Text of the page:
With this background, we can see that when Jesus moves to the Mount of Olives at the end of His ministry, He is moving into the garden-form of the Holy of Holies to complete His work. Let us now turn to the passages that mention this.

In Matthew 21, Jesus is specifically said to move in His triumphal entry from the Mount of Olives to the Temple, where He judges the Temple. Part of what is being "fulfilled" here is God’s fiery judgment of Nadab and Abihu from His throne in the Holy of Holies (Lev. 10:1-2).

Luke 21:37 says that Jesus spent each night on the Mount of Olives. See also John 8:1. He went to the Temple each day from the Holy of Holies, and returned to it each night.

In Matthew 23-24, Jesus departs from the Temple for the last time and moves to the Mount of Olives to pronounce judgment upon the Temple and Jerusalem. Again the Holy of Holies judges the Temple.

In Matthew 26:30, we find that after celebrating the Passover and instituting the Lord’s Supper, Jesus and His disciples went to the Mount of Olives. Then Jesus went to Gethsemane, which means Olive Press, to pray to God. Here we see the High Priest in the Holy of Holies. Here in the Mount of Olives, in the very Holy of Holies, Jesus was captured and arrested.

Now, this is not all. A careful reading of the text will reveal that Jesus was crucified on the Mount of Olives. Matthew 27:33 says that Jesus was crucified at "a place called Golgotha, which means Place of a Skull." While some have tried to find a hill around Jerusalem that looks like a skull, this is clearly wrong. Golgotha is just a contraction of Goliath of Gath (Hebrew: Goliath-Gath). 1 Samuel 17:54 says that David took the head of Goliath to Jerusalem, but since Jerusalem was to be a holy city, this dead corpse would not have been set up inside the city, but someplace outside. The Mount of Olives was right in front of the city (1 Kings 11:7; 2 Kings 23:13), and a place of ready access. Jesus was crucified at the place where Goliath’s head had been exhibited. Even as His foot was bruised, He was crushing the giant’s head! This was at a place right outside Jerusalem, and likely on the Mount of Olives. But there is more certain evidence.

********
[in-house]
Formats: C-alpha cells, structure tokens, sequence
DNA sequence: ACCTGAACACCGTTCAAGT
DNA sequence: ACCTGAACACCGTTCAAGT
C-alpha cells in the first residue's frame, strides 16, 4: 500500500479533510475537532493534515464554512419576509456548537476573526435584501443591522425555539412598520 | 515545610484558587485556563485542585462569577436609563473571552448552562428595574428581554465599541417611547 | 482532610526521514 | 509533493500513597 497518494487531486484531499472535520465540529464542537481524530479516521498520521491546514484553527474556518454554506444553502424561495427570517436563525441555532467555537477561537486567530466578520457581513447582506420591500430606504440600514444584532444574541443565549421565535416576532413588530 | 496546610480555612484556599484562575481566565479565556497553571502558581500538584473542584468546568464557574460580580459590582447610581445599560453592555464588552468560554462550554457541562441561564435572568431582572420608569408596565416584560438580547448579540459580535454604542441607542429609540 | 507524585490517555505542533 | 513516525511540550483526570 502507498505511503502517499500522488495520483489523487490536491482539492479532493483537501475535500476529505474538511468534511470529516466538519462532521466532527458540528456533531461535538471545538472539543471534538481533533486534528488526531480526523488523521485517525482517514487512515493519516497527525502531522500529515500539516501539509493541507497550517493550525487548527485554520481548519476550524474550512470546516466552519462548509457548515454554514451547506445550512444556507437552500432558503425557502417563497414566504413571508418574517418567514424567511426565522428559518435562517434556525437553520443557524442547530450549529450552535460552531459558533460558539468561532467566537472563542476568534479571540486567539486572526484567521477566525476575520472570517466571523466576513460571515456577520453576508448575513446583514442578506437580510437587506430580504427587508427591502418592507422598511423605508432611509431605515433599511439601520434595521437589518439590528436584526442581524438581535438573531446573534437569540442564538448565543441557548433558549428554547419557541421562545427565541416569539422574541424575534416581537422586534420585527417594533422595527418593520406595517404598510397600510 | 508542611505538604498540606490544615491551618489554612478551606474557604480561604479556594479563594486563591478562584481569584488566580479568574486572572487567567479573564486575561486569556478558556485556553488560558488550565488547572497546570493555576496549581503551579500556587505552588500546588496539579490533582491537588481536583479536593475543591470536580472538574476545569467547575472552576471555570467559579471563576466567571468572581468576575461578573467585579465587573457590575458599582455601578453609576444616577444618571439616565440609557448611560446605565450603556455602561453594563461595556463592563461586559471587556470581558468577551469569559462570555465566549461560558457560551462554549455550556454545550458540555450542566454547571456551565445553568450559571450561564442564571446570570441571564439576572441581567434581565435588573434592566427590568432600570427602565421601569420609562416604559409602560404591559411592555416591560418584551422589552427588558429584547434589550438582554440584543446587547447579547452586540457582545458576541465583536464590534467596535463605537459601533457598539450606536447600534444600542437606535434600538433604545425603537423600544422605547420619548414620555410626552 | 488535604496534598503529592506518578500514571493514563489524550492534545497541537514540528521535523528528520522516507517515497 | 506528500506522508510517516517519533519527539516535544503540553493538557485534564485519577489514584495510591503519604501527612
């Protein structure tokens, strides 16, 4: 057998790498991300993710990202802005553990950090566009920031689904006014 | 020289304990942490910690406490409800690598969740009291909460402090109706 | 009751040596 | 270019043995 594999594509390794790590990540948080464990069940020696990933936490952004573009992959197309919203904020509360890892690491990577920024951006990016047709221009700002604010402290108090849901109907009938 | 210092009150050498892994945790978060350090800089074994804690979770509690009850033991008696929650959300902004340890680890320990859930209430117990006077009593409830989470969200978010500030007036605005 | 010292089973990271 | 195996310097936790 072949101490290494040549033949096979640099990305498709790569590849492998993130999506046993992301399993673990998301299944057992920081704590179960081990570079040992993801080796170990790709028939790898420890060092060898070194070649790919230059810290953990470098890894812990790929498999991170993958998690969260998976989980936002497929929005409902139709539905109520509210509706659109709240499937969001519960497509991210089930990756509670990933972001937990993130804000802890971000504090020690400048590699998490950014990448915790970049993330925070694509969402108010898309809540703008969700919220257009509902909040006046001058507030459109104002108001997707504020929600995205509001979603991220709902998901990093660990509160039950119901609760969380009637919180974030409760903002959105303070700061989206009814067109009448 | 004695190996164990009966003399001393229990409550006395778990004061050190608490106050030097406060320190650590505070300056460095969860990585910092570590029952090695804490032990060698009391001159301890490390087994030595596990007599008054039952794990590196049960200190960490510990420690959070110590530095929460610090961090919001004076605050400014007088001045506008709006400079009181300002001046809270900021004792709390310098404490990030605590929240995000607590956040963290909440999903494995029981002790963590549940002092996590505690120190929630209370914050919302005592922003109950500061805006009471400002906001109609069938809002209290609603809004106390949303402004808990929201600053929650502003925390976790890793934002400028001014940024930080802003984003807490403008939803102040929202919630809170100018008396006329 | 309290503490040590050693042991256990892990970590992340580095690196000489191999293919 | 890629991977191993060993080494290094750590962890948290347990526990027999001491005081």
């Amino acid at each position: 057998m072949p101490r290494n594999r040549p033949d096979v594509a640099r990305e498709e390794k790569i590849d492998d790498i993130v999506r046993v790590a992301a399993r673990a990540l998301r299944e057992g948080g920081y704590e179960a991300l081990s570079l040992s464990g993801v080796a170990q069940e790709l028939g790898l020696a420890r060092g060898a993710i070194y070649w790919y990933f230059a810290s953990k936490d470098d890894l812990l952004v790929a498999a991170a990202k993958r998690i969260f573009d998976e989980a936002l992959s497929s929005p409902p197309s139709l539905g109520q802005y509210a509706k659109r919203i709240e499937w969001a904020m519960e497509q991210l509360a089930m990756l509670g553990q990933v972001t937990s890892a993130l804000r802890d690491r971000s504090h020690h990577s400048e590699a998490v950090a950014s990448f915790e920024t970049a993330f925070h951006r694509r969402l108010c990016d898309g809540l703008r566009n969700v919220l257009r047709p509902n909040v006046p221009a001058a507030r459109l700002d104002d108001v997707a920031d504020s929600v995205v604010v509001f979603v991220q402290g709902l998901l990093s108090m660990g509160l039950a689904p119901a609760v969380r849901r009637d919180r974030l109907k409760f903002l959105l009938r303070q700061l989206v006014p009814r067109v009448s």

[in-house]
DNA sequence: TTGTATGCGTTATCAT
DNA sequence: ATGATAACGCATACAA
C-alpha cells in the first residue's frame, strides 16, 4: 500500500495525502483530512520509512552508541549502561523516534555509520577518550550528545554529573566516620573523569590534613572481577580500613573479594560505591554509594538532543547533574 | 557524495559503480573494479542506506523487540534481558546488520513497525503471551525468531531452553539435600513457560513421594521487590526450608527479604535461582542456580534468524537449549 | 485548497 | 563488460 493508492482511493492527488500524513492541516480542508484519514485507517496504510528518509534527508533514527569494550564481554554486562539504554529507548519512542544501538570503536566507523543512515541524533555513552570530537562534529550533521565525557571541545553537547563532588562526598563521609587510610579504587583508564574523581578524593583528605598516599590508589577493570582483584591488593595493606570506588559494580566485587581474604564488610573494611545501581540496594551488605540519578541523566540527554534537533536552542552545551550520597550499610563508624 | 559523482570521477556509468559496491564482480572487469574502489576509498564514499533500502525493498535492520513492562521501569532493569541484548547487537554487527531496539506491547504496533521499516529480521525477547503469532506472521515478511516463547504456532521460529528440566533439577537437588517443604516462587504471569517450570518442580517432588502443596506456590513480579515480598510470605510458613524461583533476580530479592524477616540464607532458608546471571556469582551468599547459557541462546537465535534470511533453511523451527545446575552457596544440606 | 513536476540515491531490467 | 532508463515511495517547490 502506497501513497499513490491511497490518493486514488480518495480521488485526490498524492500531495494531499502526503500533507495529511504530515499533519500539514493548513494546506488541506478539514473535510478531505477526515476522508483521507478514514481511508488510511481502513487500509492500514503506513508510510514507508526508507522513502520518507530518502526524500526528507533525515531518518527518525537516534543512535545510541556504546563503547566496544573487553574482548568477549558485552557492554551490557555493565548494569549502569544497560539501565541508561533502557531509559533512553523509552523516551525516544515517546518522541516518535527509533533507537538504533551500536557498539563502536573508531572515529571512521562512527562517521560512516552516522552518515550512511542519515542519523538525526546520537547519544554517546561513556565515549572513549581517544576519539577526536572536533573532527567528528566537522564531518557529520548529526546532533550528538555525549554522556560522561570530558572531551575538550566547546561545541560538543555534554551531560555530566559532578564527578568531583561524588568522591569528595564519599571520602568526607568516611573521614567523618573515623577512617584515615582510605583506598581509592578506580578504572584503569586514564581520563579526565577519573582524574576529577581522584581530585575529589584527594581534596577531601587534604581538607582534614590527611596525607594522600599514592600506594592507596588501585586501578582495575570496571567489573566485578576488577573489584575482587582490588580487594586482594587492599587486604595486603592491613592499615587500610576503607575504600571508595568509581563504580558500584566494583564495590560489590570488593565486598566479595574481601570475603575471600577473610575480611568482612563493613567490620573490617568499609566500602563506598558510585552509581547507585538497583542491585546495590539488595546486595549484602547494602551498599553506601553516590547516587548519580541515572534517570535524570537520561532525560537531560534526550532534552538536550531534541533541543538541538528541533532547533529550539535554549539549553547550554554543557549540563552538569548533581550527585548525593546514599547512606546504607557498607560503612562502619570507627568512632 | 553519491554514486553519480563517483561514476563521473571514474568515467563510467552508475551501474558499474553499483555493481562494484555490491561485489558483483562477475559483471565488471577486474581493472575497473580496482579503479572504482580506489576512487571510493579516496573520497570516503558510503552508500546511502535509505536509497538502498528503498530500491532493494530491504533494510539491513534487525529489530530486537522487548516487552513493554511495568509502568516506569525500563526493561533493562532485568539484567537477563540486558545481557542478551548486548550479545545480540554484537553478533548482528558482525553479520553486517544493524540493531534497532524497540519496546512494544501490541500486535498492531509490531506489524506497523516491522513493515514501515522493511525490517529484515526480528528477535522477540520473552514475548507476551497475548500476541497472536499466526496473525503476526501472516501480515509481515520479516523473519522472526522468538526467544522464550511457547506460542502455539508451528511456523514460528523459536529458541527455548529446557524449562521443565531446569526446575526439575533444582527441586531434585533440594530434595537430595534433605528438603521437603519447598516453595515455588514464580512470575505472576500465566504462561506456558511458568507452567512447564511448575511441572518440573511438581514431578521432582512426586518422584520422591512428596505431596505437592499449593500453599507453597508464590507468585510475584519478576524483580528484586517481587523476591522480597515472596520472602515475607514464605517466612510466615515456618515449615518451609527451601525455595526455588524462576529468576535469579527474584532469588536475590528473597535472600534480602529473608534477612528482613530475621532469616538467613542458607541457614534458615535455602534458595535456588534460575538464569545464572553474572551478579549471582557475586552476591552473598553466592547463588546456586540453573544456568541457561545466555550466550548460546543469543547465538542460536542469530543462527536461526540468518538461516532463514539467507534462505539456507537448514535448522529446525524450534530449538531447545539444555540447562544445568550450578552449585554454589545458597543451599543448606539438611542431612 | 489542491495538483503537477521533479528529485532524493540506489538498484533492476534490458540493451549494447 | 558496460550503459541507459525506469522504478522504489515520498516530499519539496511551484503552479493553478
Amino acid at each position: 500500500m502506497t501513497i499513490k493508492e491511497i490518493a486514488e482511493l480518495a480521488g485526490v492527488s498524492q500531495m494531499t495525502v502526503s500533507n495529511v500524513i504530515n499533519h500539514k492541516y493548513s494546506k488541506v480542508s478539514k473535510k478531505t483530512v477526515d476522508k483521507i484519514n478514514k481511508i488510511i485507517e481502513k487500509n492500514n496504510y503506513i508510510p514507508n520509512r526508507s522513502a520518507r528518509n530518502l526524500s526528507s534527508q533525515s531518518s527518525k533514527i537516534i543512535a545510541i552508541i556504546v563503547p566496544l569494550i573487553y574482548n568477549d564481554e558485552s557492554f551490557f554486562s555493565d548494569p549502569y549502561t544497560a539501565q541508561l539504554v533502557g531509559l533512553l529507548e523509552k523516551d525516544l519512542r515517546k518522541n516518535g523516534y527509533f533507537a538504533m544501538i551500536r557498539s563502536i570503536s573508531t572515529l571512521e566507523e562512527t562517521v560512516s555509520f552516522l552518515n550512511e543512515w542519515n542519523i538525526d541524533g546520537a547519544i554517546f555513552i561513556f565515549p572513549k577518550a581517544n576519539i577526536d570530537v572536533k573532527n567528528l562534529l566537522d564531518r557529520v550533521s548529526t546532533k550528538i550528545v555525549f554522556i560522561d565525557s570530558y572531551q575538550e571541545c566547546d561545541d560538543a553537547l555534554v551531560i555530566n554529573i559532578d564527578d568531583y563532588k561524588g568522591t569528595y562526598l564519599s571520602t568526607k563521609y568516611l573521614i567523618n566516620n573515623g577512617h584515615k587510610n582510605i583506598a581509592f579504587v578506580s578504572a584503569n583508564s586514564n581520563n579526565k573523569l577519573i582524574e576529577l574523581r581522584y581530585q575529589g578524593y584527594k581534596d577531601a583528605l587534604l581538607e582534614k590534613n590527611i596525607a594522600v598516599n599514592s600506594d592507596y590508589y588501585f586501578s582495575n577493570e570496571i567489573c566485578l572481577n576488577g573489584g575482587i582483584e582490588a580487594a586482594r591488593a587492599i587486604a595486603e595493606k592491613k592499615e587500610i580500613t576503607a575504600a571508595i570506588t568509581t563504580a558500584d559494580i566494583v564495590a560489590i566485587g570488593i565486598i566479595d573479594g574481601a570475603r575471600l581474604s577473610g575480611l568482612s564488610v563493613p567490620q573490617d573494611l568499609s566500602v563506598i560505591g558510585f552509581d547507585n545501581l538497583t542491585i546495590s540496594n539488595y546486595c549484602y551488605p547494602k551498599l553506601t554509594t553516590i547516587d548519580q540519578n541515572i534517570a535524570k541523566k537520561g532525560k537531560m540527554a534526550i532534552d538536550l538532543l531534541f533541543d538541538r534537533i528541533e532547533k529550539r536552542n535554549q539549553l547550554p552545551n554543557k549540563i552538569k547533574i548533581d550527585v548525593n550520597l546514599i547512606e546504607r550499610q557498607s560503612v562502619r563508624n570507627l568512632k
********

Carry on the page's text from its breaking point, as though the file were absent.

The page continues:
Now, while Jesus was being crucified, the veil of the Temple was ripped in half from the top to the bottom. For this event to have been seen, or its effects perceived, those perceiving it would have to be due east of Jerusalem, on a line with the Temple’s doorways. Luke 23:44-47 indicates that the centurion did perceive this event. It cannot have been the darkening of the sun that shocked the centurion, for that had been going on for three hours. And it could not have been Jesus’ death, because that was an expected event, hardly unusual in the case of crucifixion. Thus, the centurion must have been standing up the slope of Olivet and been able to see westward into the Temple area. This puts the crucifixion on the Mount of Olives.